Troutdale, VA is a little nothing-in-it town except for a hiker's Hostel, a post office and some goats. 8 miles south is a General Store with limited supplies, and the bigger towns are both 20 miles away, Damascus to the west and Marion to the north on I-81. The nearest Wal-Mart is on Marion, as well as the Hospital and other big-city services. Damascus is much smaller, but the AT runs through Main Street, so camping/hiking supplies can be gotten there. If you prefer to stay at a Bed and Breakfast instead of Camping, Damascus has several (Lazy Fox Inn is my favorite!) but during hiking season, I often recommend leaving those beds open to hikers. Motels up in Marion might be best, but they, too, are near the AT....awww, come on - go camping with us!

WHAT ABOUT FOOD?

I assume you mean (yeah, I know - it sounds like these are real questions - I'm making them up as I go!) your own food. Well, everyone is on their own - work it out with yourself. If you're not a camper, you might want to look at Motel stays and eat at restaurants. However, part of Magic may be our cooking up stuff for the hikers, and of course, you can eat that, too. What worked well last year was Brunswick Stew, Asparagus Soup, Brats and Hot Dogs - pretty much anything is appreciated. And if you want to cook your own stuff for the hikers - go for it... I suggest simple.

HOW DO WE COOK AT THE TRAILHEAD?

I am hoping to provide to all the helpers, one or more Propane 1-burner stoves for everyone's use - but you can bring your own. There is not any electricity here. I'll bring a large fry pan, extra propane, and some basic kitchenware... but if your team wants to cook something - try to bring it all with you. Remember a cooler - ice can be purchased at the campground. There is no Trash Receptacle, so I will have one and trash bags - but someone should bring all trash back to camp each day for disposal. I've never seen bears here, but I expect they're around, so we do not leave trash overnight.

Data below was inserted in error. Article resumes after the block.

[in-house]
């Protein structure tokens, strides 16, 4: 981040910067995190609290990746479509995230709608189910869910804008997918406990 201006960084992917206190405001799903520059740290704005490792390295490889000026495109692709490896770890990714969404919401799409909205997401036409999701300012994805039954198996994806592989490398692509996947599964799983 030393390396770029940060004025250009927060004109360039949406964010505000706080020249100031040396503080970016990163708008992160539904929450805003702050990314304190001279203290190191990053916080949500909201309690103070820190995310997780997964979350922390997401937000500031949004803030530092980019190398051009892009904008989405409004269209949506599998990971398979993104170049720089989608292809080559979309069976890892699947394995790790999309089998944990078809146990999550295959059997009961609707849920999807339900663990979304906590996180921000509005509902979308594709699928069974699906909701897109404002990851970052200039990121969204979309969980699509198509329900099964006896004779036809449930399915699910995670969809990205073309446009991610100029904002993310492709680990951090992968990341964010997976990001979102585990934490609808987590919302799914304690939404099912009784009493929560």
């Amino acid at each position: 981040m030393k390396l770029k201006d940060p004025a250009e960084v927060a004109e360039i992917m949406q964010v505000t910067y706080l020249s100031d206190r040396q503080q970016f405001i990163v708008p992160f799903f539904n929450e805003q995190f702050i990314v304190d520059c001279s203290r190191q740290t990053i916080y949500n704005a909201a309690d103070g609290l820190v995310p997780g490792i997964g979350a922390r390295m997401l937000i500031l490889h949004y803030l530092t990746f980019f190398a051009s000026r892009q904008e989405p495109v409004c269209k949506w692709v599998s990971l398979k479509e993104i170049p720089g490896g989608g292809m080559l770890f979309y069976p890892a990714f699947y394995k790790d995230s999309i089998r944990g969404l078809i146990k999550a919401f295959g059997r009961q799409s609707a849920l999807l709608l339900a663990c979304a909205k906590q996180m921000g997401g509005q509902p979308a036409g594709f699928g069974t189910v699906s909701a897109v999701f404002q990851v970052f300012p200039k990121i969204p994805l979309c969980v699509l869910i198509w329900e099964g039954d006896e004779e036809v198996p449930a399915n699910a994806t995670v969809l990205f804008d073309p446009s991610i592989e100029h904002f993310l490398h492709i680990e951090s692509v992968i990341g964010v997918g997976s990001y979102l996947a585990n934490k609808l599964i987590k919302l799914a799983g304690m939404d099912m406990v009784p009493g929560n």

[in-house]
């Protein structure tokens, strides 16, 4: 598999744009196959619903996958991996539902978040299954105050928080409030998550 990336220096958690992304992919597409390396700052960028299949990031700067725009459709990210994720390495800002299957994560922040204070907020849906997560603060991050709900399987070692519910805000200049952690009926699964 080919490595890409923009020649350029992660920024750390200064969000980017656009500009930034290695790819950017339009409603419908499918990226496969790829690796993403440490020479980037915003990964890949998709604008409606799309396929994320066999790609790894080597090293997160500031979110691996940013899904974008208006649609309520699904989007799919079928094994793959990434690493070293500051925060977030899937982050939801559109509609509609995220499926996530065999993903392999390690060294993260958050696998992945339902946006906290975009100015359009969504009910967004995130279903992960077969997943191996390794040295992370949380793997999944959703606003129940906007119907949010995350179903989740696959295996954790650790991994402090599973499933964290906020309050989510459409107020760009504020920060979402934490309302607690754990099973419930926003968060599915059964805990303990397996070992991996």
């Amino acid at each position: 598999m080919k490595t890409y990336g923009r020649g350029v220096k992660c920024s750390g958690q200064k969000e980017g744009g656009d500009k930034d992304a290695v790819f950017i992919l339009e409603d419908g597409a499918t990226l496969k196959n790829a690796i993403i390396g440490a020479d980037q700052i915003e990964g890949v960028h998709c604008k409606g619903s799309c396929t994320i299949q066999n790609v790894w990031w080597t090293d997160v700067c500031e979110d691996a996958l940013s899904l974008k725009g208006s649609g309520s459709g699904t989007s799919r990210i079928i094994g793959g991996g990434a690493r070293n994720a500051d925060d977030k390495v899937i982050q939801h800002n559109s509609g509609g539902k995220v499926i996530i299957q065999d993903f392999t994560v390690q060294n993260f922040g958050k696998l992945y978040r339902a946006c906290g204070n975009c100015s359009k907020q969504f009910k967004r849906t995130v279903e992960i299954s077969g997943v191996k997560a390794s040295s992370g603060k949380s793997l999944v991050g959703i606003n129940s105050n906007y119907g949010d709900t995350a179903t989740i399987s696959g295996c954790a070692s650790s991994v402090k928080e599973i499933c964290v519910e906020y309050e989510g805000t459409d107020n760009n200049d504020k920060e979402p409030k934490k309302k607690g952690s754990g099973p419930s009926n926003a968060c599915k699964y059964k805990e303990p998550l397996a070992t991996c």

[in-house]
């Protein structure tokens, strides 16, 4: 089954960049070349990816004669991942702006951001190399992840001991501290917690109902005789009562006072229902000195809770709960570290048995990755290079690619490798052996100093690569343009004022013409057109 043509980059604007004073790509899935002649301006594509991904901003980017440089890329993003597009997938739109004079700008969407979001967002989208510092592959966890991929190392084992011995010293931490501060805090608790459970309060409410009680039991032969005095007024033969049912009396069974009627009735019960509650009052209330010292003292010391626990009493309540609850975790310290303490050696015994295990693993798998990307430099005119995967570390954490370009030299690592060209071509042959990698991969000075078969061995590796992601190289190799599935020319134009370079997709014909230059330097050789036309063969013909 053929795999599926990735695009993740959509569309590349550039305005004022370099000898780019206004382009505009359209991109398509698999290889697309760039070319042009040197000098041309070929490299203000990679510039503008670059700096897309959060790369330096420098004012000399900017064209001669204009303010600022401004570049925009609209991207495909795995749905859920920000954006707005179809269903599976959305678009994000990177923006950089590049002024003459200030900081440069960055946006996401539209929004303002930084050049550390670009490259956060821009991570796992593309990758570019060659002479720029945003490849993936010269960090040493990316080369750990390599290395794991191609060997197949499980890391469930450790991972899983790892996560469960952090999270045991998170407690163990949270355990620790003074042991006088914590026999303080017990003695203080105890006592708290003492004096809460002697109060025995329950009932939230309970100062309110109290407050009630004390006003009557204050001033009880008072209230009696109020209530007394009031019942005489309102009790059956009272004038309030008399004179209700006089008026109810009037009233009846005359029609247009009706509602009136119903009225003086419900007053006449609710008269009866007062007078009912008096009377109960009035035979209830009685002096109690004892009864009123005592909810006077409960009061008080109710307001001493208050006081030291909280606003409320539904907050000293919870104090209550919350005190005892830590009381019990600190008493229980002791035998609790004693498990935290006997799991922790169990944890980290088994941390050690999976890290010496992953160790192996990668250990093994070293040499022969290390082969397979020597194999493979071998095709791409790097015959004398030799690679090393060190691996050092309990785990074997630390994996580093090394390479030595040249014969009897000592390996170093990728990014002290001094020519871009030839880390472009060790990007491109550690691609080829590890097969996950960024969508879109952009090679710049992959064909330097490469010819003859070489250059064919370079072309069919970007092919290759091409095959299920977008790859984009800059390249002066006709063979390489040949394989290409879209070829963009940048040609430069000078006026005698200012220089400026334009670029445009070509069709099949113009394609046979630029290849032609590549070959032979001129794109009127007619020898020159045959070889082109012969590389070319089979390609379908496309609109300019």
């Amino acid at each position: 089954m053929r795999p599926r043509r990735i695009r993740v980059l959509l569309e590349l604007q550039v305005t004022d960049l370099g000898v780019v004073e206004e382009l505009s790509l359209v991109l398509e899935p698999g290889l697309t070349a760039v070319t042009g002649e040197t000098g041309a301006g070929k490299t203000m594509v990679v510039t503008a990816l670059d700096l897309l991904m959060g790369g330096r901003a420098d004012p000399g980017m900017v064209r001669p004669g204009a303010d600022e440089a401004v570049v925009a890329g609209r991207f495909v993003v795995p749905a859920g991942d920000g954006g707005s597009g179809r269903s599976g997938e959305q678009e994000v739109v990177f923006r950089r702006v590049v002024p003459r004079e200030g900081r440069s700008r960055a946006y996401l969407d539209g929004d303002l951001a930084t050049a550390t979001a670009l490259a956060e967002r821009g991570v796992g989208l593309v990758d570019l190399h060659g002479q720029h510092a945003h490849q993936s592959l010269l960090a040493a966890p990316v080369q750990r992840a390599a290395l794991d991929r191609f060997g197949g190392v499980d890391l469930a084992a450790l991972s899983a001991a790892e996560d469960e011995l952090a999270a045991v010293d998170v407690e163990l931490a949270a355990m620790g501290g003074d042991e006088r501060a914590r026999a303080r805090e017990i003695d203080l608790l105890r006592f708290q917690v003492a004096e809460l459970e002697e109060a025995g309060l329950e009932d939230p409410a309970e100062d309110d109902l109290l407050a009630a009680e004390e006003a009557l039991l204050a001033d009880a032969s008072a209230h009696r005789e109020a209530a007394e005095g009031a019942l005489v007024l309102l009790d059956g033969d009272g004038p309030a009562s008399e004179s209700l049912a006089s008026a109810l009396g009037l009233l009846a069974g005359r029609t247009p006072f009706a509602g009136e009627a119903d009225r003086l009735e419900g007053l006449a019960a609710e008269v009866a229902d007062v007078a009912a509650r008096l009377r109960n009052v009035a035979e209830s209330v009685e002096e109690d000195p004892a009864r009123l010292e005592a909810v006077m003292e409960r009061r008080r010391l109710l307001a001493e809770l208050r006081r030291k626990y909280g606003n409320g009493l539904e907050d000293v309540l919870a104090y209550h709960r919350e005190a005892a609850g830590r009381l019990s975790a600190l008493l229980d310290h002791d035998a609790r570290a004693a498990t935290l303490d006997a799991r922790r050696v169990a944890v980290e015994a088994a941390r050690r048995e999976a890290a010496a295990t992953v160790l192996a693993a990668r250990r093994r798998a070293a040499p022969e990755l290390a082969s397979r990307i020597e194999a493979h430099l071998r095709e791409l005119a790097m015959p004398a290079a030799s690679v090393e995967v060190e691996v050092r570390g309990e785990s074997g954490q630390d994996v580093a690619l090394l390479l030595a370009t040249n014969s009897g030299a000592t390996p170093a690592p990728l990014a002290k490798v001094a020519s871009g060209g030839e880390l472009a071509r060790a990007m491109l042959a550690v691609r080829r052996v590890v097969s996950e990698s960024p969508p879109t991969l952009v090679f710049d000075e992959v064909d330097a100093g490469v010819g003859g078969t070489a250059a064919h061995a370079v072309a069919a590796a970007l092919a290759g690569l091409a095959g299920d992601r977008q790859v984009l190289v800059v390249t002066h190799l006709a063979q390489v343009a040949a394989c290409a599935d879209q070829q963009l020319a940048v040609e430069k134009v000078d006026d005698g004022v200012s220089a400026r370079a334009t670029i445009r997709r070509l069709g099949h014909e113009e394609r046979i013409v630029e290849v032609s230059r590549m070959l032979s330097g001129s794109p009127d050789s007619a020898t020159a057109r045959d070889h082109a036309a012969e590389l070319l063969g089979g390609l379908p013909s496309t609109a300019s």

HOW DO WE COOK AT CAMP?

If you're really thinking of this, you really should stay home! Though, each campsite at Grindstone has a firering and grate for cooking as well as electricity.

WHAT IS THE TRAILHEAD LOCATION LIKE?

Heavily wooded, but not in a dense forest. GOOGLE MAP It is about 50 feet from the parking area off the road, and not visible to the road, but close. There are two established firepits, and we will take over one of them... hikers generally do not start fires in them as they have no firewood - but we will. There are lots of trees to hang tarps, and while the ground is slightly rocky, there are lots of level tent sites. There are a few creeks and some swampy areas nearby, so bug spray is recommended, although not a problem last year. There is one beautiful 12x12 level spot carved into the trees that I am laying claim to for my base tent to be used as our storage shelter, and for me (or anyone else) to sleep in if we stay at the trailhead overnight - this is likely if we have hikers crashing at the trailhead wanting to party at the campfire. I will either set up the toilet and shower inside or directly on the backside of this canopy, with a separate privacy curtain.

WHAT ABOUT THE HIKING NEARBY?

I suggest planning an extra day just to go on a long day hike into Grayson Highlands. It is a 6 mile round trip to the vista, and a little over 8 miles round trip to Mt. Rogers - the highest point in VA. There is NO view up there as it is all inside a forested hilltop, but it is a pretty hike all the way. Parts of the Appalachian Trail go through there, the Pine Mountain Trail, and a half dozen others... there is NO shortage of routes to take. Most go through the Grayson Highlands where the wild ponies are, and continues into the Mt. Rogers Recreational area and Jefferson National Forest.





ver. 7.2 ~ 2012-